Santa Claus is Clinically Depressed


Poor ole Santa.

For all these years, we thought that he was jolly and full of Christmas (sorry, Seasonal Holiday) Cheer.

Little did we know, he has a dark secret.

Santa suffers from obesity, type 2 diabetes, clinical depression and may even have a drinking problem.


But how could we have known?

It really isn’t too surprising.

In a recent study, scientists in the Netherlands have proven that a link exists between abdominal obesity and depression.

And Santa does have a bit of a belly.

How about you?

The Research

In this 5 year study, Dutch researchers found that “older adults with symptoms of depression appear more likely to gain abdominal fat”. Interestingly, in this study, the link applies only to abdominal fat, not overall body fat.

This study builds upon previous studies ( here, here, and here ) that suggested a link between general obesity and depression.

santa-cokeSo, let me get this straight…not all fat people are jolly?

Well, that certainly messes with Coca-Cola’s Christmas marketing plan, doesn’t it.

What are we supposed to do with a depressed Santa Claus?

Get him a prescription for antidepressants?

Buy him some personal training sessions?

Lap Band surgery?

Study Conclusions

According to the experts, “There are several mechanisms by which depression might increase abdominal fat. Chronic stress and depression may activate certain brain areas and lead to increased levels of the hormone cortisol, which promotes the accumulation of visceral fat”.

“Individuals with depression may have unhealthier lifestyles, including a poor diet, that could interact with other physiological factors to produce an increase in abdominal obesity”.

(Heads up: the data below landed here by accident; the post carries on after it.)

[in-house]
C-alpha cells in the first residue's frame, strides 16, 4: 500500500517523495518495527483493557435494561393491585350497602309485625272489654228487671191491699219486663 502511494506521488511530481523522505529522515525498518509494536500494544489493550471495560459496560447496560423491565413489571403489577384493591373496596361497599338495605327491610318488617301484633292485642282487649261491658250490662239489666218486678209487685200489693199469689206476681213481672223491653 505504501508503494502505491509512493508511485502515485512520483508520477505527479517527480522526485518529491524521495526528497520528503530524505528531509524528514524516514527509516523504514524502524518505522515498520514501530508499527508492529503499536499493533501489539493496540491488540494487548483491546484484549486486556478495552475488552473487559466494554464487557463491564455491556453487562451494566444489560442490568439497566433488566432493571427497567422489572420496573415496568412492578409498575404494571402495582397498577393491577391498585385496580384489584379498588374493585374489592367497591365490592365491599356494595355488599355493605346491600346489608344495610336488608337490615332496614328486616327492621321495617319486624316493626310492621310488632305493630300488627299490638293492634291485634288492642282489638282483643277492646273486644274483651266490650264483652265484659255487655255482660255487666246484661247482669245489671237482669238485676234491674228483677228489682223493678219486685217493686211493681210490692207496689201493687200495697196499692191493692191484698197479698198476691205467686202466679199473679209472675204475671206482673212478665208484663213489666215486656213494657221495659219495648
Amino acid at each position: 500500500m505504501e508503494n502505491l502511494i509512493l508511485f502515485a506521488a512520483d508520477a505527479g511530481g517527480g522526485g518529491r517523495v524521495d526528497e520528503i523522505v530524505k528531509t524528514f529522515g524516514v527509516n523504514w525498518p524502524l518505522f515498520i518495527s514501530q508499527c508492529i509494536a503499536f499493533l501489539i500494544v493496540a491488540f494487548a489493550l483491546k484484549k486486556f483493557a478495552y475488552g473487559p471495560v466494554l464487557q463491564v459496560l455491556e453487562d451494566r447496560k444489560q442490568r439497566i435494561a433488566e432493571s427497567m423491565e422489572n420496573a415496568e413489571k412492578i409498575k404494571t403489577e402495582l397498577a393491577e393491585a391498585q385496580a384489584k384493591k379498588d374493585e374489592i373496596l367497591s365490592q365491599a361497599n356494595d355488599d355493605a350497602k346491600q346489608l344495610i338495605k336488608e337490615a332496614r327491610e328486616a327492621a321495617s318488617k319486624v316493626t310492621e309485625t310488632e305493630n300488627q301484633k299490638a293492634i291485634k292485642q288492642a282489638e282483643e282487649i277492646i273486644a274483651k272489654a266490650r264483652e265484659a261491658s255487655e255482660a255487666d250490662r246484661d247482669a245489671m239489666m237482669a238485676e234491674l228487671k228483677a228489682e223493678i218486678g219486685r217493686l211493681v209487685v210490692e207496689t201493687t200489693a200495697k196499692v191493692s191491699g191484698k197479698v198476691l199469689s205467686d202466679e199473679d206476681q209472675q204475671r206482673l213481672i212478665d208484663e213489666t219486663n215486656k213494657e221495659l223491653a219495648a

My Conclusions

Depression may indeed be a cause of abdominal obesity.

Depression may lead to increased cortisol which may lead to increased abdominal obesity.


  • A typical 21st century lifestyle is loaded with stress
  • Stress is linked to anxiety and depression
  • The typical Western diet is a primary cause of systemic inflammation
  • Inflammation is linked to abdominal obesity
  • Depression often results in physical inactivity and unhealthy lifestyle choices

Perhaps, it isn’t the depression causing the obesity.

Perhaps it isn’t the obesity causing the depression.

Perhaps it is the combination of a stressful lifestyle, combined with a whole host of poor lifestyle choices that is causing the obesity and the depression.

But then again, what do I know?


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  1. Hmm.. the chicken or the egg?

    I could imagine that people being dissatisfied with their stressful lifestyle and the fact that they make poor lifestyle choices (but don’t know why or what to do about it) causing mild depression, which could then lead to a whole list of other outcomes:

    Poor self-image, boredom, being sedentary, emotional eating, addiction…

    Poor Santa.

  2. I wonder if whoever invented the story of Santa really made him to be obese? After each telling, he just got fatter and fatter.

    I see why Santa is stressed. It’s cold in the North Pole with little daylight hence possibility of SAD (except that it is daily instead of seasonal). You only have Mrs. Claus and the elves for company. No exercise, hearty winter meals, and definitely drinking problem with that red nose and cheeks….. 😀

  3. Dr. Tantillo (‘the marketing doctor’) has a marketing and branding blog and did a recent post on Santa’s need for what he refers to as a ‘brandover’:

    “Santa can be plump and huggable, but he shouldn’t be a walking heart attack. And besides, being fat isn’t a Santa brand essential. Being caring and generous are essentials. But what’s caring or generous about leading kids down the fast track to diabetes? No thanks, Santa.”

    Full post:

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